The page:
It began with restoration of the floor of the porch. Demolition always comes first.

This was complicated because the worst rotting was under the fluted columns, which hold up the Federalist style pediment. Turns out fluted columns like this just aren't available to be replaced. Happily, it was just the easily reproducible base that was rotten.

While they were accessible, the insides of the little brick side walls needed to be tuck pointed, the first time I've ever done that. The rest is completed now so I have to get the front done.

The sidewalk and a concrete step in front of the porch needed to be leveled which meant the stairs on top of it needed to be removed. You can replace a lot on a house, but if it fits in the category "structure," it triggers a building permit. The city will have to inspect the finished job and where an older house may have features that won't meet the current code, those will have to be corrected to pass the inspection. Stair stringers are structural. The three stringers I had made in about 1988 without knowing I needed a permit were perfectly fine, but they had to be removed to level the concrete, replaced by four new ones, slightly longer to meet the code for tread depth.

The project also included painting the entire house. From inside, noise-cancelling headphones do a pretty good job of eliminating the sound of scraping off loose paint.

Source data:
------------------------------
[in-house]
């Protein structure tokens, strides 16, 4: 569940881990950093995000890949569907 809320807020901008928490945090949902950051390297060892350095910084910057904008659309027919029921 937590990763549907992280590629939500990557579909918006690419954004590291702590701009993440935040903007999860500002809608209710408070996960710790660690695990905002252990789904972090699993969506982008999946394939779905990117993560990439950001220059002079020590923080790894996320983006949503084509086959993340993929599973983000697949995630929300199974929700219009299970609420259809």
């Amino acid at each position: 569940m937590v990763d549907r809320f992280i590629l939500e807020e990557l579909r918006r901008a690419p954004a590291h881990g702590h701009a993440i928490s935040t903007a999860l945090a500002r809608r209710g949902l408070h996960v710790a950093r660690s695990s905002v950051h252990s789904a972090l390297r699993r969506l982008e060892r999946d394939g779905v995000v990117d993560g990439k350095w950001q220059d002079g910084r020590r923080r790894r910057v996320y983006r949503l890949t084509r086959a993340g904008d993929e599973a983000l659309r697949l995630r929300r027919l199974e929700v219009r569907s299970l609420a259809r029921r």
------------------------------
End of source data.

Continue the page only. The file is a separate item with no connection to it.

In addition to the scaffolding, many ladders were involved.

In what's still turning out to be the biggest surprise, I removed the railings to sand off some rust and repaint them before the contractor arrived. When we went to check that they would still fit with the slightly longer stairs (they do), we learned that they also didn't come close to meeting code. For something that's part of almost every house in the country, they're frustratingly difficult to buy, particularly for a 5 step stairway - 6 since it has to go up the porch so there's no gap between it and the column. Currently, the existing railings are going to be modified by welding the required ballusters on, but that's about the fourth time we thought we had this solved in the last few days.

The side rails on the porch weren't as bad but I removed and painted them as well. They meet code just fine, but the repairs to the bases of the columns moved them just a hair, and the metal mounting plates on the columns need to be moved now. If you're doing a home restoration project and think you have to be helpful, just let the contractor take things apart.

There was scaffolding on the driveway right outside our bedroom window for a week, so the newer Mustang got to live near the street.

The most interesting part was replacing the crumbling concrete slabs that capped the low brick walls. Getting a concrete slab made to a custom size is almost impossible. The contractors that I spoke to about it told me they wouldn't do it with concrete. It had to be limestone and admitted it would be cheaper just to deal with the stone vendor ourselves. Sarah and I took a rented pickup to DePere to get them, learned a bit about Newton's laws when they shifted a little in the truck as we went for lunch at a restaurant we had enjoyed before but required a very curvy ride across the city. They look very classy with the restored porch and the freshly painted house.

The Crackon has a 6x6cm frame 45mm from the front of the camera. The film behind the cracker was Kentmere 100 semistand developed in Rodinal 1:100